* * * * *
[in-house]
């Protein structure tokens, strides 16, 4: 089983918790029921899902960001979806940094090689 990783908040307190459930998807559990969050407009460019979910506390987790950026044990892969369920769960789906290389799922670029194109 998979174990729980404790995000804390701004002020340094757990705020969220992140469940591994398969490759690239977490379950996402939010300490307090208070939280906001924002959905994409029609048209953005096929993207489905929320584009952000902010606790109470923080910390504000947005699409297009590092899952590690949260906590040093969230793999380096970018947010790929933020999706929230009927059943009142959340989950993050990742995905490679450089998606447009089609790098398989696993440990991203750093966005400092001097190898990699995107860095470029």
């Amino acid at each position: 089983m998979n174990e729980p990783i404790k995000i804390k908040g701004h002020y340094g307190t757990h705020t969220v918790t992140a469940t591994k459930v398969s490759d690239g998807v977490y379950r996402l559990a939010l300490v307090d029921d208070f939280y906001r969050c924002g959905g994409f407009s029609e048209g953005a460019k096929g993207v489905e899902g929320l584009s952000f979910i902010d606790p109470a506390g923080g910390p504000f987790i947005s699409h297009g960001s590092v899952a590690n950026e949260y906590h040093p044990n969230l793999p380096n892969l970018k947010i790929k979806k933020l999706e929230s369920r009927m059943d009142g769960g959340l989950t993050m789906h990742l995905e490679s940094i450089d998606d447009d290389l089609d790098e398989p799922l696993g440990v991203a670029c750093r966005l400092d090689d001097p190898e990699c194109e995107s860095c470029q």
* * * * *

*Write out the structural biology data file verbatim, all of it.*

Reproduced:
[in-house]
């Protein structure tokens, strides 16, 4: 089983918790029921899902960001979806940094090689 990783908040307190459930998807559990969050407009460019979910506390987790950026044990892969369920769960789906290389799922670029194109 998979174990729980404790995000804390701004002020340094757990705020969220992140469940591994398969490759690239977490379950996402939010300490307090208070939280906001924002959905994409029609048209953005096929993207489905929320584009952000902010606790109470923080910390504000947005699409297009590092899952590690949260906590040093969230793999380096970018947010790929933020999706929230009927059943009142959340989950993050990742995905490679450089998606447009089609790098398989696993440990991203750093966005400092001097190898990699995107860095470029």
């Amino acid at each position: 089983m998979n174990e729980p990783i404790k995000i804390k908040g701004h002020y340094g307190t757990h705020t969220v918790t992140a469940t591994k459930v398969s490759d690239g998807v977490y379950r996402l559990a939010l300490v307090d029921d208070f939280y906001r969050c924002g959905g994409f407009s029609e048209g953005a460019k096929g993207v489905e899902g929320l584009s952000f979910i902010d606790p109470a506390g923080g910390p504000f987790i947005s699409h297009g960001s590092v899952a590690n950026e949260y906590h040093p044990n969230l793999p380096n892969l970018k947010i790929k979806k933020l999706e929230s369920r009927m059943d009142g769960g959340l989950t993050m789906h990742l995905e490679s940094i450089d998606d447009d290389l089609d790098e398989p799922l696993g440990v991203a670029c750093r966005l400092d090689d001097p190898e990699c194109e995107s860095c470029q």